James Woolsey CIA Denies Operation Mockingbird to WeAreChange
RT, Russia – German journalist and editor Udo Ulfkotte says he was forced to publish the works of intelligence agents under his own name, adding that noncompliance ran the risk of being fired.
“I ended up publishing articles under my own name written by agents of the CIA and other intelligence services, especially the German secret service,” Ulfkotte told Russia Insider. He made similar comments to RT in an exclusive interview at the beginning of October.
“One day the BND (German foreign intelligence agency) came to my office at the Frankfurter Allgemeine in Frankfurt. They wanted me to write an article about Libya and Colonel Muammar Gaddafi…They gave me all this secret information and they just wanted me to sign the article with my name,” Ulfkotte told RT.
THE VOTERS WHO put Barack Obama in office expected some big changes. From the NSA’s warrantless wiretapping to Guantanamo Bay to the Patriot Act, candidate Obama was a defender of civil liberties and privacy, promising a dramatically different approach from his predecessor.
But six years into his administration, the Obama version of national security looks almost indistinguishable from the one he inherited. Guantanamo Bay remains open. The NSA has, if anything, become more aggressive in monitoring Americans. Drone strikes have escalated. Most recently it was reported that the same president who won a Nobel Prize in part for promoting nuclear disarmament is spending up to $1 trillion modernizing and revitalizing America’s nuclear weapons.
Why did the face in the Oval Office change but the policies remain the same? Critics tend to focus on Obama himself, a leader who perhaps has shifted with politics to take a harder line. But Tufts University political scientist Michael J. Glennon has a more pessimistic answer: Obama couldn’t have changed policies much even if he tried.
At the same time that he was running the United States’ biggest intelligence-gathering organization, former National Security Agency Director Keith Alexander owned and sold shares in commodities linked to China and Russia, two countries that the NSA was spying on heavily.
At the time, Alexander was a three-star general whose financial portfolio otherwise consisted almost entirely of run-of-the-mill mutual funds and a handful of technology stocks. Why he was engaged in commodities trades, including trades in one market that experts describe as being run by an opaque “cartel” that can befuddle even experienced professionals, remains unclear. When contacted, Alexander had no comment about his financial transactions, which are documented in recently released financial disclosure forms that he was required to file while in government. The NSA also had no comment.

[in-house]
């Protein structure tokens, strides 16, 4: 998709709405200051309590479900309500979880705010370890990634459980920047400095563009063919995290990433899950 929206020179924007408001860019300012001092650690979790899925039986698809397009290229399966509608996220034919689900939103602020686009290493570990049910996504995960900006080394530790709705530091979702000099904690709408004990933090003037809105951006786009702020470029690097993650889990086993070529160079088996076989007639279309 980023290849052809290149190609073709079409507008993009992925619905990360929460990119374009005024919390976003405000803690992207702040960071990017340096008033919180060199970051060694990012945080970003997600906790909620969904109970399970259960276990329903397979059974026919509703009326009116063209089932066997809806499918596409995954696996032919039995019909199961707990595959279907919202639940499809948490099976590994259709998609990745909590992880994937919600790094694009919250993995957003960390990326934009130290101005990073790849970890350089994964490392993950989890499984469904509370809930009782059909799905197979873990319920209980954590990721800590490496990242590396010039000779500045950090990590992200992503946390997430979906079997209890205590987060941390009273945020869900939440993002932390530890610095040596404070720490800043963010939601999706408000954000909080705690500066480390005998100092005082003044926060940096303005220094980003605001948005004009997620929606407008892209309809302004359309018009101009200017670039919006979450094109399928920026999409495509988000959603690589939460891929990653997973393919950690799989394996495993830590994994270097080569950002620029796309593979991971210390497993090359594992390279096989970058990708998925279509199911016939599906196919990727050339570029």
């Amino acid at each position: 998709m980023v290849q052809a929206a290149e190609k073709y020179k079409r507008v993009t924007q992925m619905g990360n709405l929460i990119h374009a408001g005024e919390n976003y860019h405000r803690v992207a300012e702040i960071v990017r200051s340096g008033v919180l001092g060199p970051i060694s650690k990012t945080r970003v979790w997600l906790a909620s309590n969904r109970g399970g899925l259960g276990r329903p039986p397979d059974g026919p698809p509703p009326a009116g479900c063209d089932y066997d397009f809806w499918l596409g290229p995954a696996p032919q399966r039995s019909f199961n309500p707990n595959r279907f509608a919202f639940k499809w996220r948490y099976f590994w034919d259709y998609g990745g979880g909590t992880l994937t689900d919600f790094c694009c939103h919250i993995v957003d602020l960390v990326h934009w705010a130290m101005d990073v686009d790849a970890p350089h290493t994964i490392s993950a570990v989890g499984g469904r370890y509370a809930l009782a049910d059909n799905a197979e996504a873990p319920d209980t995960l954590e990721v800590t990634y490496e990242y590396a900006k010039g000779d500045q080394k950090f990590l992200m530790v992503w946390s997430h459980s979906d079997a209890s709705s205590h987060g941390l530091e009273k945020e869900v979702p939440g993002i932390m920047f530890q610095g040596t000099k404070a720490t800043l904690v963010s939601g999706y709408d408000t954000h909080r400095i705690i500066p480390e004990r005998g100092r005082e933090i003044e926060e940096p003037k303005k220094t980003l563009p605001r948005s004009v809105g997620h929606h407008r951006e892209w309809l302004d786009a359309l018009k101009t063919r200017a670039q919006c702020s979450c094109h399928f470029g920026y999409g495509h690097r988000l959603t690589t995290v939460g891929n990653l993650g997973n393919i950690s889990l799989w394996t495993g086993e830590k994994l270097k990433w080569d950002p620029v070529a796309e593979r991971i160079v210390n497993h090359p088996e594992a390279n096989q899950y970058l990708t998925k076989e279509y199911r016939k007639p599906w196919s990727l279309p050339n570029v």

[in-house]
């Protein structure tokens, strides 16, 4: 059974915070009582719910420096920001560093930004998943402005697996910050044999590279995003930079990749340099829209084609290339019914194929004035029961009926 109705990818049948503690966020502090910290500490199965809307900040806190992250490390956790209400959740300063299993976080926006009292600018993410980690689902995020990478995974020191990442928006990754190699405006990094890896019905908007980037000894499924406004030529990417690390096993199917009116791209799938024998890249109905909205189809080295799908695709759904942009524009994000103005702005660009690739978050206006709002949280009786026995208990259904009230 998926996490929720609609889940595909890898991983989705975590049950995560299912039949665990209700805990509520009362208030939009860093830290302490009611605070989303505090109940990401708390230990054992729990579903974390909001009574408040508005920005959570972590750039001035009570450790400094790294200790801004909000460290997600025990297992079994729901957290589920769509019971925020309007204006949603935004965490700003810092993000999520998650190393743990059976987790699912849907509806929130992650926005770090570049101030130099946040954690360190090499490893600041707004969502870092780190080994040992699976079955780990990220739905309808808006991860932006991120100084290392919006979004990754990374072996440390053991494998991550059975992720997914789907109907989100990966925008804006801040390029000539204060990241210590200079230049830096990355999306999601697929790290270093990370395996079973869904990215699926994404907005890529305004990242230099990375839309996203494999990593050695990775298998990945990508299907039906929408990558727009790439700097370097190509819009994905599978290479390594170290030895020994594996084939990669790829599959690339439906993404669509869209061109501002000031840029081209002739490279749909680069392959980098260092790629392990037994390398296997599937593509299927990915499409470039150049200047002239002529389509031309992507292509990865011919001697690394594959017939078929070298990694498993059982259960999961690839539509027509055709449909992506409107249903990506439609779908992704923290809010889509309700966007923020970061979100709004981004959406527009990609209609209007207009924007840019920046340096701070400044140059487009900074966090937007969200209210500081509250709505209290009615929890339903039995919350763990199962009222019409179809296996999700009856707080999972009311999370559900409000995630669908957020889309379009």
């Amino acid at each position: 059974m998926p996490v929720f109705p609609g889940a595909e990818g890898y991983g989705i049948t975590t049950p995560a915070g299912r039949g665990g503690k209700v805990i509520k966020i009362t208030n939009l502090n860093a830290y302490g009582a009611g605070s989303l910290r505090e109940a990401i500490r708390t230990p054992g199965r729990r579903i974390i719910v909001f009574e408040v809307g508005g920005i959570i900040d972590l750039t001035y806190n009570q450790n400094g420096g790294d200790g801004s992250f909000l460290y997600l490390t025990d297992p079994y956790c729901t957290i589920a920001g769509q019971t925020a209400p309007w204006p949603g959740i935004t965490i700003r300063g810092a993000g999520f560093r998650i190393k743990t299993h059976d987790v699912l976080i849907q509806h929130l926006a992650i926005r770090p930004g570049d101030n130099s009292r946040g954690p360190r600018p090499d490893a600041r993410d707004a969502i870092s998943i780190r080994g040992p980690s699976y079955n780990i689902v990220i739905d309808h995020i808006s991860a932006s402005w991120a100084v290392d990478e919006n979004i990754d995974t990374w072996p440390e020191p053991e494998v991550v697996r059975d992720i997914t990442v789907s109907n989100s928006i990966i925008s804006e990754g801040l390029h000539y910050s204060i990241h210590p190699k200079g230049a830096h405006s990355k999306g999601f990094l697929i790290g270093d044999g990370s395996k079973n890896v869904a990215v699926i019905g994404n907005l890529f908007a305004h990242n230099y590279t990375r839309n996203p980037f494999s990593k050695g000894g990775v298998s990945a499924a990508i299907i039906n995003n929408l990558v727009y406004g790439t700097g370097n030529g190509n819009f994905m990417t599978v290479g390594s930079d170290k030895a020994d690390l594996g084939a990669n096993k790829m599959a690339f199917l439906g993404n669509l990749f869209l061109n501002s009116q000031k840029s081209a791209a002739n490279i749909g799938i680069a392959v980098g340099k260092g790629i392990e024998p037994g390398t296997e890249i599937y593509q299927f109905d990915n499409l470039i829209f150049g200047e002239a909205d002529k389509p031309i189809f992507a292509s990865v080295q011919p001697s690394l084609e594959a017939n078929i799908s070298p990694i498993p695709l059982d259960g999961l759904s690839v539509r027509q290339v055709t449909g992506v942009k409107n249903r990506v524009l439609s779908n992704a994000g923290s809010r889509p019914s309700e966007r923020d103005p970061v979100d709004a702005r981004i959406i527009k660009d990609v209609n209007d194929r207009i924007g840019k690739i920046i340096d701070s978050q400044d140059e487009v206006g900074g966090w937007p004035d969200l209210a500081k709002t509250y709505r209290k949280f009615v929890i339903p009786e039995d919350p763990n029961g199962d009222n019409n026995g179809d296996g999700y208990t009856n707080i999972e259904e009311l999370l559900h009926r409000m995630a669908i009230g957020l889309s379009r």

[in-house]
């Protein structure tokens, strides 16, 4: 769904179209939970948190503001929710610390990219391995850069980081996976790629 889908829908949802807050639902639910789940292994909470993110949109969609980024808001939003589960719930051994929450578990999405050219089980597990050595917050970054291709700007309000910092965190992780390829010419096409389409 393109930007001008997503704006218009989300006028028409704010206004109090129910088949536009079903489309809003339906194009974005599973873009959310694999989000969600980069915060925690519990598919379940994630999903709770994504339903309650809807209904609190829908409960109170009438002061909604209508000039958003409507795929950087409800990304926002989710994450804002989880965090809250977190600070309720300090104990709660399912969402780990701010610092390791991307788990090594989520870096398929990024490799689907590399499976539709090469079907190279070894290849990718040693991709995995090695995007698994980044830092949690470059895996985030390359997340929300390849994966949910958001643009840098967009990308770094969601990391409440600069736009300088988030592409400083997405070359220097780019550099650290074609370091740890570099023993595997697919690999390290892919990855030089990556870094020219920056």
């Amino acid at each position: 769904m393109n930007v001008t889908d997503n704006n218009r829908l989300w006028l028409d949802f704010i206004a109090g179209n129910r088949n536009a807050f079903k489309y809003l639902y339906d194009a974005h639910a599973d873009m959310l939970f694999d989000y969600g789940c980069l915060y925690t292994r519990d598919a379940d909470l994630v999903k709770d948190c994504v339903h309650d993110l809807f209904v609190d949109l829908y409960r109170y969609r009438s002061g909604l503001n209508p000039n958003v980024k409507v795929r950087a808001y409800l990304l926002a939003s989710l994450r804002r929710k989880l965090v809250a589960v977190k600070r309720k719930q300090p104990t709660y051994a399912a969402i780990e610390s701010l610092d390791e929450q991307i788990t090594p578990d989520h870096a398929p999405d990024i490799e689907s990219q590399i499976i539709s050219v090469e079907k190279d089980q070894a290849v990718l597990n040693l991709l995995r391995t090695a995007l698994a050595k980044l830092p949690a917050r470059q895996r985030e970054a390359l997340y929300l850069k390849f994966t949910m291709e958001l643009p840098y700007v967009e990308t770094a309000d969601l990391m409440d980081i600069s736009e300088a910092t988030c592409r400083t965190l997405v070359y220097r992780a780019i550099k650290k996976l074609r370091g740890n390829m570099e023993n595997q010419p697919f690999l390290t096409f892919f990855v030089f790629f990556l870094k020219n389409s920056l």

Alexander’s stock trades were reviewed by a government ethics official who raised no red flags, and there are no indications the former spymaster did anything wrong. There are also no indications that the trades did much for Alexander’s personal wealth. Disclosure documents show that he earned “no reportable income” from the sale of commodity company stocks, meaning either that it was less than a few hundred dollars or that possibly he lost money on the deals.
This week the helicopters that were sent off to Iraq and Afghanistan to protect us here at home were flying around downtown Minneapolis and St. Paul. The Blackhawk helicopters were here on “urban training exercises” rattling the windows of residents’ condos, homes and apartments right here at home in Minnesota.
Why were they here? When did a city of civilians become the training grounds for the U.S. Army, and why has there not been a louder outcry against the intrusive presence of the military into what we have now come to call “the Homeland”? Perhaps because we believe it makes us “safer,” but citizen preoccupation with security is the spawning ground for national security states.
A day after the Pew Research Center issued its report on the strikingly divergent attitudes of whites and blacks about law enforcement following the death of Michael Brown, U.S. Attorney General Eric Holder sent to Missouri to meet with leaders there. According to the Pew Center, “blacks and whites have sharply different reactions to the police shooting of an unarmed teen in Ferguson, Mo., and the protests and violence that followed. Blacks are about twice as likely as whites to say that the shooting of Michael Brown ‘raises important issues about race that need to be discussed.’ Wide racial differences also are evident in opinions about whether local police went too far in the aftermath of Brown’s death, and in confidence in the investigations into the shooting.”
The right to protest may be fundamental, but tax protests seem to be treated differently than many others. Despite free speech protections, some arguments about taxes seem almost as incendiary as yelling ‘fire’ in a crowded theater. Even the Canadian government is cracking down on tax protesters. The Canada Revenue Agency just executed nine search warrants as part of an investigation into tax evasion involving suspected tax protesters.
About 80 tax investigators were joined in the operation by officers from the Sûreté du Québec. Canadian Revenuers are always on the lookout for illegal tax schemes and those who promote them and so is the IRS. In the U.S., a tax protester usually means someone denying the authority of the IRS. In 1998, Congress prohibited the IRS from labeling people as “illegal tax protesters.” Congress even ordered the IRS to purge the “protester” code from the computer files of 57,000 Americans.